Post #1361208
Posted Wednesday, September 19, 2012 7:32 AM


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peter-757102 (9/19/2012)


Personally I would happily use compression on some kinds of data, but unfortunatly the primary type of data that comes to mind (blobs) can't be compessed in ány version of SQL Server (to my knowledge). This unfortunatly makes compression in SQL Server really not that usefull as blobs with auxialiary data, not required by the relational engine is what often consumes most of the space in big import tables for example. On the main active tables blobs are often used for user comments and verbose change logs. Thus in the area where compression would be most welcome, there is none available.

The one truely always beneficial compression is backup compression and that is restricted to certain versions, again, major a downer.


Some of the third party products do compress blobs. SQL Storage Compress from Red Gate will compress them in the db, though I don't believe it does filestream data.

Disclosure: I work for Red Gate.







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Post #1361335
Posted Tuesday, October 30, 2012 8:54 AM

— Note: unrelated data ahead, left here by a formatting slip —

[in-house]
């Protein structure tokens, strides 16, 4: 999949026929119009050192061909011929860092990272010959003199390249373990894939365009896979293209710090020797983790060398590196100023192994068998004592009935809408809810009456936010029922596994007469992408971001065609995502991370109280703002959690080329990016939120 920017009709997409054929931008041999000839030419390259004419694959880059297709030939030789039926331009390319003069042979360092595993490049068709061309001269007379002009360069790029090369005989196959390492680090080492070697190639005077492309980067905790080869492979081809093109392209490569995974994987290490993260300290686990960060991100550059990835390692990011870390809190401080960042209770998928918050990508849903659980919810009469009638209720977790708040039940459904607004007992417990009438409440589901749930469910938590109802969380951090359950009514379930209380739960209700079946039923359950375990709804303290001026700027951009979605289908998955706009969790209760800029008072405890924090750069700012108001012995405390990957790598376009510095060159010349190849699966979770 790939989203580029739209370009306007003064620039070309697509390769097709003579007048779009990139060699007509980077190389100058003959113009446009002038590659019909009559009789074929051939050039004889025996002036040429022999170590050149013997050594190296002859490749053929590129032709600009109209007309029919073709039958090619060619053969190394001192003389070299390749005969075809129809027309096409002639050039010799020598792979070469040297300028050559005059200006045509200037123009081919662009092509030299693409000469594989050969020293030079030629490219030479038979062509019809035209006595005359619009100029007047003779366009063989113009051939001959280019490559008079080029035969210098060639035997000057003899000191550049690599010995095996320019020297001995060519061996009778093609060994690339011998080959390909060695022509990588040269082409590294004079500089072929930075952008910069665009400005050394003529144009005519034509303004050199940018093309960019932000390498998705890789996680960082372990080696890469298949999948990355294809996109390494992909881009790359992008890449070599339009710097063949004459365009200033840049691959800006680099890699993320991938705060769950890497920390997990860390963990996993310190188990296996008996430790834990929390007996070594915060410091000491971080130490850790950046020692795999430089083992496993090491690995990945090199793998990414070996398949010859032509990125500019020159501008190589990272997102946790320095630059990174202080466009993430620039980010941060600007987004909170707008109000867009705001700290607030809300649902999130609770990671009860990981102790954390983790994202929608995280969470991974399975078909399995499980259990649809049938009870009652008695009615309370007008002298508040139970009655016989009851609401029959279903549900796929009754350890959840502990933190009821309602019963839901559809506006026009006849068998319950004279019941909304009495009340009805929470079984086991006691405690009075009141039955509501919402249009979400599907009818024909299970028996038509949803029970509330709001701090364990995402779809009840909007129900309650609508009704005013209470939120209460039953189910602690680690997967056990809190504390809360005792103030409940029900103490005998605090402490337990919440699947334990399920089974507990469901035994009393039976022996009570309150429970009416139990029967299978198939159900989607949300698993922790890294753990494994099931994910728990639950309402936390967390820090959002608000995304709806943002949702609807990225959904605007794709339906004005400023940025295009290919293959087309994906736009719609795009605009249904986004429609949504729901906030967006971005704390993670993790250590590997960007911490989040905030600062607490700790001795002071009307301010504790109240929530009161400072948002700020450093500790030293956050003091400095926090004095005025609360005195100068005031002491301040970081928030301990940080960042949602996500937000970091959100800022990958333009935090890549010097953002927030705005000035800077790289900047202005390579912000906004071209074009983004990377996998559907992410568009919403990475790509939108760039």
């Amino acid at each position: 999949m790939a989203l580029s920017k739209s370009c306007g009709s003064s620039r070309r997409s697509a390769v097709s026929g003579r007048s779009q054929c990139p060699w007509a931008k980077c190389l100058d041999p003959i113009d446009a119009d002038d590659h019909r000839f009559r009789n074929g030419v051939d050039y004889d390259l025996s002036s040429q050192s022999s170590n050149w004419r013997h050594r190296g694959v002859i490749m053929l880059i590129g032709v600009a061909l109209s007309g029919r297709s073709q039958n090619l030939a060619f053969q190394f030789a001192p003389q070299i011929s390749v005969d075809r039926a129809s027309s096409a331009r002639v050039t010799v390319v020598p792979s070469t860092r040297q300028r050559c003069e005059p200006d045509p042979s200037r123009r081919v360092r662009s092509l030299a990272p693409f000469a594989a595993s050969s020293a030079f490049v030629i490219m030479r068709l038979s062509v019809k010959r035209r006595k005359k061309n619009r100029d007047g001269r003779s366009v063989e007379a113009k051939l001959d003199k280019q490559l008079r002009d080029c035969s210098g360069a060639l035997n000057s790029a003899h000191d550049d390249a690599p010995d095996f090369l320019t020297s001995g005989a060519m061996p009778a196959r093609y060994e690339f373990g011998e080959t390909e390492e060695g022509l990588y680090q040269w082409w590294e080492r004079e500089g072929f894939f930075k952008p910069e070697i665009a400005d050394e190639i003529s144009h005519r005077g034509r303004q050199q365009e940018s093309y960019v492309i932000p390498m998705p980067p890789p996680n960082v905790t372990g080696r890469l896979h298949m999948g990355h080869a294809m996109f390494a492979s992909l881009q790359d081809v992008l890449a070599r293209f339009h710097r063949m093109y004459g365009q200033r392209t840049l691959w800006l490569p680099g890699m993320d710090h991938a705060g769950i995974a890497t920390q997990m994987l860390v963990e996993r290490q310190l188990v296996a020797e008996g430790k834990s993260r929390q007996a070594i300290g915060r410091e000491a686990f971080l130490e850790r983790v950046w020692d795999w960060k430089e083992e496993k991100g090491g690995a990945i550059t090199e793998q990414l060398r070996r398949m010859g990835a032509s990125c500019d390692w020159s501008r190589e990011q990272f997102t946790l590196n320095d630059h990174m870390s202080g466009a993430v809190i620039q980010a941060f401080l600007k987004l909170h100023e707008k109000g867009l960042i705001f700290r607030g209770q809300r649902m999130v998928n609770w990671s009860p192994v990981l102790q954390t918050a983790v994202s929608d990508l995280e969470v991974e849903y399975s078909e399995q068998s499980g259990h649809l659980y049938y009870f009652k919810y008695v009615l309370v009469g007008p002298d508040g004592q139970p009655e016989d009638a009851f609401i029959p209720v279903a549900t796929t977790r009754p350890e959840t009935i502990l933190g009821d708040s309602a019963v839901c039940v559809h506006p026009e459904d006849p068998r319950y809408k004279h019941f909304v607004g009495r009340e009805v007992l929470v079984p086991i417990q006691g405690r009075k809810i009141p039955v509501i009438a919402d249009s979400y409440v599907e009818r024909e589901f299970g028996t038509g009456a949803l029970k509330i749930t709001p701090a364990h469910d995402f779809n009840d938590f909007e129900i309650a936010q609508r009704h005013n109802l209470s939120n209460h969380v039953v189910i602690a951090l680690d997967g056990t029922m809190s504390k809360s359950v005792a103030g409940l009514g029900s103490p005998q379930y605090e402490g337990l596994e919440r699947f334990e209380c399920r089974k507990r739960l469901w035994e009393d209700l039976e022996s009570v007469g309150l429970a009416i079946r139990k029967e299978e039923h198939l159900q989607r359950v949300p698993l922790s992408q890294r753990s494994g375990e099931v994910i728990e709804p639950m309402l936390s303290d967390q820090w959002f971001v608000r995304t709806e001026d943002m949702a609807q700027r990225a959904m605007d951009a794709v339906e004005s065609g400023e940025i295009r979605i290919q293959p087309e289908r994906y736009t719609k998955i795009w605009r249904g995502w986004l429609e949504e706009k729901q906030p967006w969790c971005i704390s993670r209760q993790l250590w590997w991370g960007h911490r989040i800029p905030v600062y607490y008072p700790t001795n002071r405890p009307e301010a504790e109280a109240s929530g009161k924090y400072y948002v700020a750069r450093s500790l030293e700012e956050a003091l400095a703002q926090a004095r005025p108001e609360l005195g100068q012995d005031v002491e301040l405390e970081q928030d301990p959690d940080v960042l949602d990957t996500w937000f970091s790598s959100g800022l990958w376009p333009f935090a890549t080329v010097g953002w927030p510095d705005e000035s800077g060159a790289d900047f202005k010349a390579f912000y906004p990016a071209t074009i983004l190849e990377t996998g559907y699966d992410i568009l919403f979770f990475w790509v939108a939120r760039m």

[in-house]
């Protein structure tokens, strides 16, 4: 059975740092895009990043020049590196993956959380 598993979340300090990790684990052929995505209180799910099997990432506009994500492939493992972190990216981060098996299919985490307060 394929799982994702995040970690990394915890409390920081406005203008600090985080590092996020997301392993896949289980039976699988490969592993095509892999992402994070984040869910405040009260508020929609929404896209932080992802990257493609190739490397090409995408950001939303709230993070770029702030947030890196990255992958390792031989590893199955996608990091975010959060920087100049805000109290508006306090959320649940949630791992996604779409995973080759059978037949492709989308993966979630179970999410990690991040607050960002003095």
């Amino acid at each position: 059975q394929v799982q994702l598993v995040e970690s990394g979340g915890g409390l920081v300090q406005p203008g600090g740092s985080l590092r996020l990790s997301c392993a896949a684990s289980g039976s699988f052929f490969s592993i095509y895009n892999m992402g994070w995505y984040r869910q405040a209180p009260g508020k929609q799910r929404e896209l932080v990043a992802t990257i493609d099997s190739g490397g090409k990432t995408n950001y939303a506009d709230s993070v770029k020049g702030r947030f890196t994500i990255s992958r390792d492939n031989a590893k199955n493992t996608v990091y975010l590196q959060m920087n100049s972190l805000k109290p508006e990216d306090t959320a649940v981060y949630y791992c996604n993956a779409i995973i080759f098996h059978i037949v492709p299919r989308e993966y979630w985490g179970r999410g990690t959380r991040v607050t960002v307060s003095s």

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As a production SQL DBA contracting for many clients I have found 3rd party compression tools totally invaluable. SQL 2008 compression is fine, but many of my clients aren't even using that version, all their critical systems are SQL2K/2K5 and space has become so bad the storage guys are now stopping any local sql backups! And then when an IT director says we can't afford a SQL upgrade, but still demands something to be done about "all those damn databases" then it pays to be aware of what is out there.

On a personal level I like using Quest Litespeed, however I have used whatever the client has in place, such as Idera's SQL Safe backup or Red Gat's Storage Compress, but there are others. What is find it whatever the make and model it is how you use it. The more I have played with all the aforementioned products the more it has helped me on a day-to-day basis, they all have some really cool features.

A few years ago one IT director even asked me if the email was still working as all the "SQL Server: Disk Space Alert" emails had stopped firing after utilising a SQL compression tool enterprise wide.

qh


SQL 2K acts like a spoilt child - you need to coax it round with lollipops.